4 Reasons (Otherwise) Perfectly Rational Couples Choose to Litigate Rather Than Collaborate During Divorce.
Divorcing couples confront many difficult choices: Where to live, how to parent, what to communicate, whether to forgive, and so on. Ironically, one of the choices given the shortest shrift is also one of the most important ones: “How to Get Divorced.” Yes, just as there is more than one route to get you from Point A to Point B, there is more than one way to get divorced.
One alternative route is called “Collaborative Divorce”. Using this method, the spouses contractually agree to keep the discussions in a conference room rather than a courtroom. Specially-trained attorneys guide the spouses through a series of pre-planned, structured negotiations that cover all issues to be resolved. Highly-skilled neutrals, such as child specialists, financial professionals, and coaches can help address special situations that are unique to the specific family.
So, if there is more than one way to get divorced, why do the vast majority of couples wind up choosing to litigate like three-year-old kids flinging mashed potatoes at each other around the dinner table? I can think of four reasons off-the-cuff that couple choose to litigate:
Most people don’t know what they don’t know when it comes to divorce. That is why it is so critically important to educate yourself. Speak with more than one family law attorney before choosing to hire one. Attorneys are people too, contrary to popular opinion. As such, individual attorneys have individual knowledge bases, biases, and opinions. Many attorneys do not adequately discuss alternative methods of resolving family law conflicts because they either do not know about them or do not believe in them. By interviewing two or more attorneys you will gain differing perspectives, which can provide you with a clearer picture of your options.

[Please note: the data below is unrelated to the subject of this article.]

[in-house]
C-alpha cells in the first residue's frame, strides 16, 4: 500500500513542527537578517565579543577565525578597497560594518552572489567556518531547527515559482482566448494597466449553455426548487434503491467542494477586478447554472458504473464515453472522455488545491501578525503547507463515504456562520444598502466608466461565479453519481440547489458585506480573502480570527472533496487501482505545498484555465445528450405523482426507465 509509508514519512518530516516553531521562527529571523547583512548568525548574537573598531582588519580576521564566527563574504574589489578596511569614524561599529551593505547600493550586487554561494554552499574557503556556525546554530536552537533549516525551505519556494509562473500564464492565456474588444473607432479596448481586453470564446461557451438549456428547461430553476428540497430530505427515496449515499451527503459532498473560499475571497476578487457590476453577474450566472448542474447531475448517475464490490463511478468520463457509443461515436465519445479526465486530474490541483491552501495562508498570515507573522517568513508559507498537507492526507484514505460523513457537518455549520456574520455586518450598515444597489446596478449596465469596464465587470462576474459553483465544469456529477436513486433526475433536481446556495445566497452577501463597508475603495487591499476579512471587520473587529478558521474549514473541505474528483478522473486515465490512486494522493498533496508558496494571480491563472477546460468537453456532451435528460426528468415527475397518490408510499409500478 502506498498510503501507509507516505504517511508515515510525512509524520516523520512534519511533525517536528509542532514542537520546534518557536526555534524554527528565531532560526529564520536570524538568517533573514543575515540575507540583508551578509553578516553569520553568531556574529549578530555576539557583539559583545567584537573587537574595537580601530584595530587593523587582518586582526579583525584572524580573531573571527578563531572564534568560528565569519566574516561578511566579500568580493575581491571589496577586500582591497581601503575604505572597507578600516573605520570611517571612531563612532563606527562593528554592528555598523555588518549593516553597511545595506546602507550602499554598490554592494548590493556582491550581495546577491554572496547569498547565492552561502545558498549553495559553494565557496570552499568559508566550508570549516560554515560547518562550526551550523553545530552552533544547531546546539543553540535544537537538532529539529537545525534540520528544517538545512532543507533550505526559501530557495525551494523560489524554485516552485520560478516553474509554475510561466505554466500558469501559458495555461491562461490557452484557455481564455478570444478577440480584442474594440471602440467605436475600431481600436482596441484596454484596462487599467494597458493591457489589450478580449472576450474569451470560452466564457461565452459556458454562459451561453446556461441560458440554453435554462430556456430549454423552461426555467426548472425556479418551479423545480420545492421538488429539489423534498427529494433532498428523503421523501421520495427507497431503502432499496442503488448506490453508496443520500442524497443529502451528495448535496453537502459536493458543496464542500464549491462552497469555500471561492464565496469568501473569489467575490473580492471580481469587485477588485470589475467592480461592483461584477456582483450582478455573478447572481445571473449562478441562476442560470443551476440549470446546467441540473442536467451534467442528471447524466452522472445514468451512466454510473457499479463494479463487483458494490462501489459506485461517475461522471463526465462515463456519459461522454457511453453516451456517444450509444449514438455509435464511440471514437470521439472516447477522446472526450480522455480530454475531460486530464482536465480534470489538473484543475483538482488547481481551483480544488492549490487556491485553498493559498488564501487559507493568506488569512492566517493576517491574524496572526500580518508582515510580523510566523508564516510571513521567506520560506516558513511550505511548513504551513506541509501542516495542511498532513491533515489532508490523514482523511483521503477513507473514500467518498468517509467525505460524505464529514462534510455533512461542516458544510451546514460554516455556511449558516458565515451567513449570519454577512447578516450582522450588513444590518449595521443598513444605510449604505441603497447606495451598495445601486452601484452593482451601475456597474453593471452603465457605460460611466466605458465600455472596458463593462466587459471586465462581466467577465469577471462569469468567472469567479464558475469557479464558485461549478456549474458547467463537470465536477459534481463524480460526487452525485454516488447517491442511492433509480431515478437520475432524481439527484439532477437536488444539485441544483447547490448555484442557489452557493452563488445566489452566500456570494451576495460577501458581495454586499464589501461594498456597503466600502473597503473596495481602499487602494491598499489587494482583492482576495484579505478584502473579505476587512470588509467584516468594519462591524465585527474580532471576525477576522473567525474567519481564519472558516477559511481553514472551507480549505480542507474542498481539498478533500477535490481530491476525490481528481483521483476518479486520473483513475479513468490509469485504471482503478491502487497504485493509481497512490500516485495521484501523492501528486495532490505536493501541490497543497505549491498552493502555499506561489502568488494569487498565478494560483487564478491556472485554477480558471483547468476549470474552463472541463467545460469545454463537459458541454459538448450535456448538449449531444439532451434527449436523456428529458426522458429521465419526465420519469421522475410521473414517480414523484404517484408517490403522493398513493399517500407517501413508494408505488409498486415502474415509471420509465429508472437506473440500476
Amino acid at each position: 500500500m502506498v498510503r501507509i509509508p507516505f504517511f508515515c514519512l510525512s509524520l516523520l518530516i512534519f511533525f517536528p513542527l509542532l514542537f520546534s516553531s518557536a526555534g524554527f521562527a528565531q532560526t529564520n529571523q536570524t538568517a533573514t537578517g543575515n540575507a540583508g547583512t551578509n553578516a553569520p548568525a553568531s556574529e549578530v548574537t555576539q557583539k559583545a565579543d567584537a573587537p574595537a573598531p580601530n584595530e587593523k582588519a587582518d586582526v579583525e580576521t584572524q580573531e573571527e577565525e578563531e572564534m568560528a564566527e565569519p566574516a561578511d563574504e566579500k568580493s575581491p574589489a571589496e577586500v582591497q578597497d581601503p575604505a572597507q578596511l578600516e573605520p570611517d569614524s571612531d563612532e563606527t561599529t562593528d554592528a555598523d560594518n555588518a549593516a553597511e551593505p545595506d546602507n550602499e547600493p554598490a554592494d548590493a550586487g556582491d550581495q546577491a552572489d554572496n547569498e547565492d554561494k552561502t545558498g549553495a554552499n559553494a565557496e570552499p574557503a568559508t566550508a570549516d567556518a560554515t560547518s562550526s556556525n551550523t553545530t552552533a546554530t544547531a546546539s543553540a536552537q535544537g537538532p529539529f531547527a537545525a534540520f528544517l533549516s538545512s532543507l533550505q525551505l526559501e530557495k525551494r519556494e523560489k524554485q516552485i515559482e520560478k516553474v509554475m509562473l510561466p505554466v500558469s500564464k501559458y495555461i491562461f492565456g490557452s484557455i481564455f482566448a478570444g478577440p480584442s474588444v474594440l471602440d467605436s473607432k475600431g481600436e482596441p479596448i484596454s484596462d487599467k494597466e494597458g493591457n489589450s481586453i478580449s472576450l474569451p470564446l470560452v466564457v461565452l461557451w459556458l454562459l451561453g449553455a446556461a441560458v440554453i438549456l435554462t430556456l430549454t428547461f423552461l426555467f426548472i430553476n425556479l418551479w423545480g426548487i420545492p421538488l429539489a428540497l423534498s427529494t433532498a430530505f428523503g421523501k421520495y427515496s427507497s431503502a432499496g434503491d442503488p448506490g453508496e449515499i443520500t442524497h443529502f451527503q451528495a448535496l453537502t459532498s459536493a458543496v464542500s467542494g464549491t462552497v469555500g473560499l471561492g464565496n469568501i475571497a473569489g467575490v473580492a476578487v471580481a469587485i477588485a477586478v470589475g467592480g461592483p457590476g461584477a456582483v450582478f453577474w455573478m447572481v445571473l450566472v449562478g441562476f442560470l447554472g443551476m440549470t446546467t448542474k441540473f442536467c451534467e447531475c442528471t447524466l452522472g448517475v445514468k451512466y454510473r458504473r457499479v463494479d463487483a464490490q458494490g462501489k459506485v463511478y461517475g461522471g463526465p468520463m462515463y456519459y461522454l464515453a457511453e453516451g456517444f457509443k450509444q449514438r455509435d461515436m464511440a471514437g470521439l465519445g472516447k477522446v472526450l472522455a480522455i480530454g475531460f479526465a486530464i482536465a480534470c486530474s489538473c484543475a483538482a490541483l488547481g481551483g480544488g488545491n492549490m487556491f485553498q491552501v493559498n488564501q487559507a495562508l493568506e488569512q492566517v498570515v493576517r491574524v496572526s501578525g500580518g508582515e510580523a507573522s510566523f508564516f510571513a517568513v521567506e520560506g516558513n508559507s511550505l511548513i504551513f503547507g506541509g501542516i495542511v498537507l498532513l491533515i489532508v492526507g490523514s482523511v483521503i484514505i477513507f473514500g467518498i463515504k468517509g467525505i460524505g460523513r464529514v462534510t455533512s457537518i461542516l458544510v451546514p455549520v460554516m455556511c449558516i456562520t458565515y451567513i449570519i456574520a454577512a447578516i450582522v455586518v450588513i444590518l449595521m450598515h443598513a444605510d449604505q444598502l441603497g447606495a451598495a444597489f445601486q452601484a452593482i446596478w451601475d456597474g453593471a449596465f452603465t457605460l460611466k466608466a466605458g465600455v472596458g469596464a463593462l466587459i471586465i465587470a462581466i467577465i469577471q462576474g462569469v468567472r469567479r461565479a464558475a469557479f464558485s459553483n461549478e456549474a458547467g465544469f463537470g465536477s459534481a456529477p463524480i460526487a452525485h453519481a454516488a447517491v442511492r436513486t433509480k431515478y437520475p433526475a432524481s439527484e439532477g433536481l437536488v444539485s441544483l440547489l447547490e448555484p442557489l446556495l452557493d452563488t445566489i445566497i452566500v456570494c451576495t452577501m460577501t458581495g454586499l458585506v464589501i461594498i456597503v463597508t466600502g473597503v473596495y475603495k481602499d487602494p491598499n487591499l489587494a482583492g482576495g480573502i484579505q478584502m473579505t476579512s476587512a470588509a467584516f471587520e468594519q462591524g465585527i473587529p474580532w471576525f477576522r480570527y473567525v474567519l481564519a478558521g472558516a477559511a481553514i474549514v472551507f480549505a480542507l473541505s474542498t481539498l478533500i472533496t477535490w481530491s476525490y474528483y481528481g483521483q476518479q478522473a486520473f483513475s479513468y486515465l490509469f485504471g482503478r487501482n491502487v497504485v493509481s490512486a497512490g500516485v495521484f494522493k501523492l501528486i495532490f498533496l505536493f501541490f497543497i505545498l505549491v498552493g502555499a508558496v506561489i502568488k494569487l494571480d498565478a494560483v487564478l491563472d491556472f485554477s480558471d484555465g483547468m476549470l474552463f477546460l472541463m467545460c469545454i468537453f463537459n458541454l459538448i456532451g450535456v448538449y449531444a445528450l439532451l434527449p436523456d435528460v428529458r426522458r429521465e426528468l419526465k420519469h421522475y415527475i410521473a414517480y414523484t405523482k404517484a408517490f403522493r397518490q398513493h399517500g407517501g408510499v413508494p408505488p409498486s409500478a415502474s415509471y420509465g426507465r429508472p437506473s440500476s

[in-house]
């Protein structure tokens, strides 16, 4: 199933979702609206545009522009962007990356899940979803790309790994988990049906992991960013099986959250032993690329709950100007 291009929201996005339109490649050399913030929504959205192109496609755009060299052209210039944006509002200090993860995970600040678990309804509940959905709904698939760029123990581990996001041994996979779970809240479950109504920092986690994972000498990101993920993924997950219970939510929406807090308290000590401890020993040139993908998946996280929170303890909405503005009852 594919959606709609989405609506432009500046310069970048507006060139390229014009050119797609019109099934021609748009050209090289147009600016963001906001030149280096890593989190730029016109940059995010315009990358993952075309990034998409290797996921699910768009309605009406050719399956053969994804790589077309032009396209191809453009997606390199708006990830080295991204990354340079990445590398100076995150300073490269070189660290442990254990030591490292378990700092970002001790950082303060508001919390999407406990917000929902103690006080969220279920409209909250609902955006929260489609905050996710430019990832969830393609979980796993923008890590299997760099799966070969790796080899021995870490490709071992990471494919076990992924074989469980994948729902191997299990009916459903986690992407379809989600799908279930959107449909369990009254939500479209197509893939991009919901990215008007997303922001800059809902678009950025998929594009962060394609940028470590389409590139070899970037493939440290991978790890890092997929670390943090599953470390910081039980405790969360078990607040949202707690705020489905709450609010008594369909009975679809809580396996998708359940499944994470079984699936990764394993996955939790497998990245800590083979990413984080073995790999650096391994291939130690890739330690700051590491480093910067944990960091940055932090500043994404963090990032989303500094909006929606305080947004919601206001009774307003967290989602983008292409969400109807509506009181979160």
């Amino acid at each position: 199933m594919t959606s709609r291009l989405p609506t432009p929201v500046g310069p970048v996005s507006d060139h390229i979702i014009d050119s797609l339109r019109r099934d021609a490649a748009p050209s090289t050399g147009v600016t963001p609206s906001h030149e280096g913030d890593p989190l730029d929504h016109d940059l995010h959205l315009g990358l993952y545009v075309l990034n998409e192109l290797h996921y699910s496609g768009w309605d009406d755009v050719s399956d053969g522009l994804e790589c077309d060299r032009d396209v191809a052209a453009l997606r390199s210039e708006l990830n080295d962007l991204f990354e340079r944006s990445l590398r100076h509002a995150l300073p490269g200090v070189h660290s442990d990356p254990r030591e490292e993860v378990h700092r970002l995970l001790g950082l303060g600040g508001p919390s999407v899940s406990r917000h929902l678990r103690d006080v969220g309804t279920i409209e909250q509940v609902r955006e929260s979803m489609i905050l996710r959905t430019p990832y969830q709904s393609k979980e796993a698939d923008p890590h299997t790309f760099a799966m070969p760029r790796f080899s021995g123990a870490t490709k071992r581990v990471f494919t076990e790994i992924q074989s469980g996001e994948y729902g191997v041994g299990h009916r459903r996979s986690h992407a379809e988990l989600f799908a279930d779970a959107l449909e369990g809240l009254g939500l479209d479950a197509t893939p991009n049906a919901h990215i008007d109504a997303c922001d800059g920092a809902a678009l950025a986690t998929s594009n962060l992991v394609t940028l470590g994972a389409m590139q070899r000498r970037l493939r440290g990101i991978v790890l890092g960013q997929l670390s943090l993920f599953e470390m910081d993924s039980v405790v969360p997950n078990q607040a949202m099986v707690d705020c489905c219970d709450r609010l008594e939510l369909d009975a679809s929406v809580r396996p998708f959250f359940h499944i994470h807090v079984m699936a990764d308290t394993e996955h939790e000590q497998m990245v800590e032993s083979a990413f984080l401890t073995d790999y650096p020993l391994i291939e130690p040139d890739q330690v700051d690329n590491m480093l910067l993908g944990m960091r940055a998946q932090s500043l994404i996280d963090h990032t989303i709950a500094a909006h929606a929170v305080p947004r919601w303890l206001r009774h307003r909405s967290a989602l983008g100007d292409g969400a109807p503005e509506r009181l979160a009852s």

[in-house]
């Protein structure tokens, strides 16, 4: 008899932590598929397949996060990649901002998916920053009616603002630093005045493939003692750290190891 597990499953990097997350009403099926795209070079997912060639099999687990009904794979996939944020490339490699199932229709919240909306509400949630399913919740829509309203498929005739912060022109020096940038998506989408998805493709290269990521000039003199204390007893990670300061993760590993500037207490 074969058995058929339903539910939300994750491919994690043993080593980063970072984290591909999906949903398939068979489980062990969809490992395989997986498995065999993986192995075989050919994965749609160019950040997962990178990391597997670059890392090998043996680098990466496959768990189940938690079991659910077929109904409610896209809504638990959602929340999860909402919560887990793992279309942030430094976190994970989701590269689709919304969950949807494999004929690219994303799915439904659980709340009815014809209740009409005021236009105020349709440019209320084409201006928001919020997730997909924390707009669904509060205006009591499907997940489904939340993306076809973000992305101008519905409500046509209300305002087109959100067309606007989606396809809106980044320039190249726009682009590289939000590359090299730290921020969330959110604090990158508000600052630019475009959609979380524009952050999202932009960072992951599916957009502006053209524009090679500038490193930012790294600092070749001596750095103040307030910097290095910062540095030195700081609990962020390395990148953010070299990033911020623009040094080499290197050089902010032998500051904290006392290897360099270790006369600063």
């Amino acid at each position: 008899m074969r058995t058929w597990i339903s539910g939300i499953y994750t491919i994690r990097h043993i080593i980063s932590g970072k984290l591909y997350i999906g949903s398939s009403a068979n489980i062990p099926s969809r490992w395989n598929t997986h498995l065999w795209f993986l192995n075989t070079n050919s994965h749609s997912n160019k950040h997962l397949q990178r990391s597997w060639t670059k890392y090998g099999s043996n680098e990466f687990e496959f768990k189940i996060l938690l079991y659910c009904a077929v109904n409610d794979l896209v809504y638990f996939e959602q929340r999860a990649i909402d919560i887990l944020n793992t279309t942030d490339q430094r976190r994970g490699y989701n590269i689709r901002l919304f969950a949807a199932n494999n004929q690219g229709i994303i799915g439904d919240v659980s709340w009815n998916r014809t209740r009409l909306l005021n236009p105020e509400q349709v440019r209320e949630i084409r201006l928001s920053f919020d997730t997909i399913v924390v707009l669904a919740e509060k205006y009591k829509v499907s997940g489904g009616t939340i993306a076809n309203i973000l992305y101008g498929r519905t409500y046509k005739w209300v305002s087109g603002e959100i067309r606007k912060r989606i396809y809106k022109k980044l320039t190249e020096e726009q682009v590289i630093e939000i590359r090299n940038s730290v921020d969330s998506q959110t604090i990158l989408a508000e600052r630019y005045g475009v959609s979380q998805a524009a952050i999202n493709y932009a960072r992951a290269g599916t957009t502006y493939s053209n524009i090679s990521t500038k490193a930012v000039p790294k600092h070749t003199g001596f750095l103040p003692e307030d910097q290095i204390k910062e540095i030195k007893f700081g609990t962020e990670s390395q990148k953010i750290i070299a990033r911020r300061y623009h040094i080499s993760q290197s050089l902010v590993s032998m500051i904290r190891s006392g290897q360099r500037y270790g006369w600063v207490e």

Divorce is said to be the third most stressful experience in adulthood, right behind death and public speaking; and the most stressful part of divorce usually occurs at the very beginning. There is a lot of uncertainty about the future, which is often compounded by negative interactions with the other spouse. These stressors can lead someone to make short-sighted choices — including a choice to litigate rather than collaborate.
Anger, like fear, runs rampant in divorce. Unfortunately, it almost always undermines clear thinking. People who otherwise make rational choices frequently make very foolish ones when angry. Spouses who have been hurt by their loved ones often believe that putting the other side through the meat grinder of divorce litigation will bring themselves a measure of peace. The reality is that a pound of flesh usually costs both sides the same while bringing neither side any peace. Instead, seek out a counselor to help with the anger, and consider choosing a divorce process that allows both sides to make and achieve constructive goals.
Remember the childhood game, “Hungry, Hungry Hippos”? The object of the game was to use your hippo to scoop up as many marbles as possible. That’s the metaphor to divorce litigation today: “I want the house, the kids, and the 401(k). You can have the tools, the debt, and the girlfriend.” This kind of distributive bargaining (think “zero sum”) almost never results in a win for either side. There are other, better ways to achieve your goals. Collaborative Divorce attorneys are trained in integrative (“win-win”) negotiation strategies.
This list is, of course, not exhaustive. But the main point to consider is that just because “everybody’s doing it” the old way doesn’t necessarily mean that it is the best way. Collaborative Divorce is one alternative method among several that can help spouses resolve family law conflict in a more constructive, peaceful, and private way.